NIJ Journal No. 264, November 2009
NCJ 228382

About the Author

Beth Pearsall is a freelance writer and editor and former managing editor of the NIJ Journal.

Danielle M. Weiss is an associate with the Investigative and Forensic Sciences Division of NIJ. She received her Juris Doctorate from Western New England College School of Law and her master's in forensic sciences from The George Washington University. Back to the top.

Notes

[1] Hickman, M.J., K.A. Hughes, K.J. Strom, and J.D. Ropero-Miller, Medical Examiners and Coroners' Offices, 2004 (pdf, 8 pages), Washington, DC: U.S. Department of Justice, Bureau of Justice Statistics, June 2007.

[2] As of December 31, 2008, the National Crime Information Center database contains 102,764 active missing person records. Federal Bureau of Investigation, NCIC Missing Person and Unidentified Person Statistics for 2008, Washington, DC: Federal Bureau of Investigation.

[3] For more information on these federal databases and the challenges surrounding them, see Ritter, N., "Missing Persons and Unidentified Remains: The Nation's Silent Mass Disaster," NIJ Journal (256): January 2007.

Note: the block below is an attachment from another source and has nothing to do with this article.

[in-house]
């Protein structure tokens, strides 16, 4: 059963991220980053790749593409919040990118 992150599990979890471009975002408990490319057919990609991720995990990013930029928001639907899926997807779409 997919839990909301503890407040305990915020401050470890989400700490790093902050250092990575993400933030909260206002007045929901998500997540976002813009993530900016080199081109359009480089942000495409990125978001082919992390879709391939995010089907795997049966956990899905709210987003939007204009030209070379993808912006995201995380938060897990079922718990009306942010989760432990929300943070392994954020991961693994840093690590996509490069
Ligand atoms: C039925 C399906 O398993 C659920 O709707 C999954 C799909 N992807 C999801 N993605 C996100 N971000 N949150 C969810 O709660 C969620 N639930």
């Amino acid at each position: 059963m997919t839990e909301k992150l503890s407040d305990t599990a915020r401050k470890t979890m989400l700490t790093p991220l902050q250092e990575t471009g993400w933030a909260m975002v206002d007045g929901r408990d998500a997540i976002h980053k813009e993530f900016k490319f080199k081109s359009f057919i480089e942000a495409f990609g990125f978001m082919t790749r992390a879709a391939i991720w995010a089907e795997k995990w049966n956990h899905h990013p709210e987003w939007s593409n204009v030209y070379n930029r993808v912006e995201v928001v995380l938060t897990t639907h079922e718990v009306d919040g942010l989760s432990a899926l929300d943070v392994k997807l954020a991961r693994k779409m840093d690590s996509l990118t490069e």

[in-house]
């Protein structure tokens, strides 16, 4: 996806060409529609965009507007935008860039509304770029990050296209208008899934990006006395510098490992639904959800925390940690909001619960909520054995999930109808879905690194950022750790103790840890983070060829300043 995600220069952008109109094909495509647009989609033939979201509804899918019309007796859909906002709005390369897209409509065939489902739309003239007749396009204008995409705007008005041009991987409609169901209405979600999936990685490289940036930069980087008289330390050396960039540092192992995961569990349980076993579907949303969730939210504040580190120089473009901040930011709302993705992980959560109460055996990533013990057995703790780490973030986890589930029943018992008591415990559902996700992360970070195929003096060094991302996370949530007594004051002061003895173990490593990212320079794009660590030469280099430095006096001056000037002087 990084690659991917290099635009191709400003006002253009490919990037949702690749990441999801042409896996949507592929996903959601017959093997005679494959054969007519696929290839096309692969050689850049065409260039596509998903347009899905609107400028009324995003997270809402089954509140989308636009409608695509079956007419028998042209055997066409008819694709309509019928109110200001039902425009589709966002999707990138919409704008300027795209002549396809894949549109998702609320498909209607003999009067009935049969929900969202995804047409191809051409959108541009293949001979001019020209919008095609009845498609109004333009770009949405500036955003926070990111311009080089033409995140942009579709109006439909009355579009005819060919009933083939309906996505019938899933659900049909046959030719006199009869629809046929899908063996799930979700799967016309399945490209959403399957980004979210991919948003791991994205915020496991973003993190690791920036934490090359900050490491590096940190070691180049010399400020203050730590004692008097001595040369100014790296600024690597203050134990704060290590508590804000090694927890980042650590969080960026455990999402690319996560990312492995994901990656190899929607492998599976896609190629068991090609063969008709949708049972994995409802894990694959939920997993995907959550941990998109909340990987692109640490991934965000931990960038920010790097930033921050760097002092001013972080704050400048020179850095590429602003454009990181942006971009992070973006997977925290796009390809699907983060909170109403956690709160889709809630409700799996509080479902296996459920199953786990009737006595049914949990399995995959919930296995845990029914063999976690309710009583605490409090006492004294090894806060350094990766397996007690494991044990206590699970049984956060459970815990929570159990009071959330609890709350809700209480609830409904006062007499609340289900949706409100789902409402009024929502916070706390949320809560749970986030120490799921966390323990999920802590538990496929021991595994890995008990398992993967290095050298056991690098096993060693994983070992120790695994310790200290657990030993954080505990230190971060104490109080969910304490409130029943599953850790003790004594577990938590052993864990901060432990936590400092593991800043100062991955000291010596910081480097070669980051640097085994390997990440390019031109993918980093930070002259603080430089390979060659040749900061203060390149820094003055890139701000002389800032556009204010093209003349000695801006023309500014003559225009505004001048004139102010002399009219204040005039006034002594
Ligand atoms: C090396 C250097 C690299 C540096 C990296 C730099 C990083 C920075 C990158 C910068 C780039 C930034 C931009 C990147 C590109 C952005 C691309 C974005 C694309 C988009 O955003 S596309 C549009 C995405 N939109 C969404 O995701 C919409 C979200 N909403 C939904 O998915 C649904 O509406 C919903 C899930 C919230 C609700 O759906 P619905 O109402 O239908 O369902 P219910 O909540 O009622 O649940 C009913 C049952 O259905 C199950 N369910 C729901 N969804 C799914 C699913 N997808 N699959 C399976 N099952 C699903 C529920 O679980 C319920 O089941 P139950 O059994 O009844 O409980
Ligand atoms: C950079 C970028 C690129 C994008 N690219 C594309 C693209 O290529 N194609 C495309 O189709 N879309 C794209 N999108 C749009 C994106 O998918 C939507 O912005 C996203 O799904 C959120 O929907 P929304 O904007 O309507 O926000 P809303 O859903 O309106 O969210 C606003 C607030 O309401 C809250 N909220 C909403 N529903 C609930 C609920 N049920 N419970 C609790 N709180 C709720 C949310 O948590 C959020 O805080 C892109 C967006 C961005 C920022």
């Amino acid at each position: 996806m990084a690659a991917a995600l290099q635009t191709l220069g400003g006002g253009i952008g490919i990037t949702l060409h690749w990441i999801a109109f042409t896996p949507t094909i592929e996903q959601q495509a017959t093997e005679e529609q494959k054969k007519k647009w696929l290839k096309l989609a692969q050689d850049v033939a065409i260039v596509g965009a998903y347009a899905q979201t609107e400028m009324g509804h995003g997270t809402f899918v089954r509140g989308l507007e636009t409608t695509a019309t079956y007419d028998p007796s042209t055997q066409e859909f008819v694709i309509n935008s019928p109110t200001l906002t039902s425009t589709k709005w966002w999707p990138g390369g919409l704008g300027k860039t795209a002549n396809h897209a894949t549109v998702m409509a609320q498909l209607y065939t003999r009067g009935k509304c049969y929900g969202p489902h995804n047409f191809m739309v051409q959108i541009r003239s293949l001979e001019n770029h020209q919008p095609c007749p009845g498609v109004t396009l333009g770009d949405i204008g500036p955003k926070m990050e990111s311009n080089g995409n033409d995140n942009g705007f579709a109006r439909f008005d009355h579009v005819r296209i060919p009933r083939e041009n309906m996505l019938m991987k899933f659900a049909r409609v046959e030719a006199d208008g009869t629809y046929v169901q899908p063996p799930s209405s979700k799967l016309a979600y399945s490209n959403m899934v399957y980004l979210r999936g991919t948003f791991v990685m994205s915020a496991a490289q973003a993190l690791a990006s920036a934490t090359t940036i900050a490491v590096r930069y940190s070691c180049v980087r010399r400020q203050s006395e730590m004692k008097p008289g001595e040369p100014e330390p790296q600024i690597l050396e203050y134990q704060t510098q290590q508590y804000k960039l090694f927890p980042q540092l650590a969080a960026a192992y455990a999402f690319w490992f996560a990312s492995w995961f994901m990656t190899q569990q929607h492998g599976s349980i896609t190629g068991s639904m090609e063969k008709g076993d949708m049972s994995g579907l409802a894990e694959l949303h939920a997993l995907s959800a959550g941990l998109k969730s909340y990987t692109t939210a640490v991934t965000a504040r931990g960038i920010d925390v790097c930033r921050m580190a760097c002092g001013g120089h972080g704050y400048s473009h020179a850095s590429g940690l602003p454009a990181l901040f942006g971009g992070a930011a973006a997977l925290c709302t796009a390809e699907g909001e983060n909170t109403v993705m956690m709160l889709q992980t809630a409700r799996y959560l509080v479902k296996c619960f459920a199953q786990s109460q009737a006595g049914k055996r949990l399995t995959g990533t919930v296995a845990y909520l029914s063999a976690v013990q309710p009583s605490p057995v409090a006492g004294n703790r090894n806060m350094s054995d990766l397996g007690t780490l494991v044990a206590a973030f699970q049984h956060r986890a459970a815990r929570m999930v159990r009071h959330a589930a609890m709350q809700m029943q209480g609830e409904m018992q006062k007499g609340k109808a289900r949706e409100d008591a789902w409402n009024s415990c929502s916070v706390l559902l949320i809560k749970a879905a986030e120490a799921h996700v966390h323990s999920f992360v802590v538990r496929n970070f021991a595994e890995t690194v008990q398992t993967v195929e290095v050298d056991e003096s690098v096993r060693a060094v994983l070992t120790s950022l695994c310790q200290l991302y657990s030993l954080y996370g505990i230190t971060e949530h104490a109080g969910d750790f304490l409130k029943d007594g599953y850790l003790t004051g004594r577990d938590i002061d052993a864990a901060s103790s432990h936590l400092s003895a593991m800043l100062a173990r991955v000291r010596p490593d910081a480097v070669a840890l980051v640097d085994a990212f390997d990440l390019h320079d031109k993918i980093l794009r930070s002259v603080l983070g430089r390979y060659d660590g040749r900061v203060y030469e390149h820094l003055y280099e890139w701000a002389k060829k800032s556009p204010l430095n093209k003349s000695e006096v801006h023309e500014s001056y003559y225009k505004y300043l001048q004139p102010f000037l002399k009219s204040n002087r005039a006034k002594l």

[4] Office of Justice Programs, "About NamUs," Washington, DC: U.S. Department of Justice.

[5] Submitting unidentified decedent cases to NCIC is not mandated by law. For more information, see Federal Bureau of Investigation, NCIC Missing Person and Unidentified Person Statistics for 2008.

[6] According to the Bureau of Justice Statistics, as of 2004, more than half (51 percent) of the nation's medical examiners' offices had no policy for retaining records — such as X-rays, DNA or fingerprints — on unidentified human decedents. However, BJS also noted that more than 90 percent of the offices servicing large jurisdictions did have such a policy. Hickman, M.J., K.A. Hughes, K.J. Strom, and J.D. Ropero-Miller, Medical Examiners and Coroners' Offices, 2004 (pdf, 8 pages).

Date Modified: May 25, 2010